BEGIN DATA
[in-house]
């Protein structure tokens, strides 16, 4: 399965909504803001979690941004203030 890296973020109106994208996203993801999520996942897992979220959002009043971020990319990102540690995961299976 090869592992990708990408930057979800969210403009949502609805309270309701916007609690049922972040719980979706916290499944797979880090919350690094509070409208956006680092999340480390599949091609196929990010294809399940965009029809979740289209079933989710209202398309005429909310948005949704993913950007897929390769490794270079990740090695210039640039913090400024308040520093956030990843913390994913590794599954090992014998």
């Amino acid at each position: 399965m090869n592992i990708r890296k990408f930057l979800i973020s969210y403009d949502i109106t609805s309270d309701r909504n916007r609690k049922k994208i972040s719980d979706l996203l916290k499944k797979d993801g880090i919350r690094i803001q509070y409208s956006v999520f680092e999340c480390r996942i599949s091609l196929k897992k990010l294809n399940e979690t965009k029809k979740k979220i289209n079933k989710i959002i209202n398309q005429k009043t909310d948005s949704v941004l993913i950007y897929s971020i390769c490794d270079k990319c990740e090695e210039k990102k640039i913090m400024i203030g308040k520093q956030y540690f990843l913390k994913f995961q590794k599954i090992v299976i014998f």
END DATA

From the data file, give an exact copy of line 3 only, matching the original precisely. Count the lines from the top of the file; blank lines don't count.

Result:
């Amino acid at each position: 399965m090869n592992i990708r890296k990408f930057l979800i973020s969210y403009d949502i109106t609805s309270d309701r909504n916007r609690k049922k994208i972040s719980d979706l996203l916290k499944k797979d993801g880090i919350r690094i803001q509070y409208s956006v999520f680092e999340c480390r996942i599949s091609l196929k897992k990010l294809n399940e979690t965009k029809k979740k979220i289209n079933k989710i959002i209202n398309q005429k009043t909310d948005s949704v941004l993913i950007y897929s971020i390769c490794d270079k990319c990740e090695e210039k990102k640039i913090m400024i203030g308040k520093q956030y540690f990843l913390k994913f995961q590794k599954i090992v299976i014998f």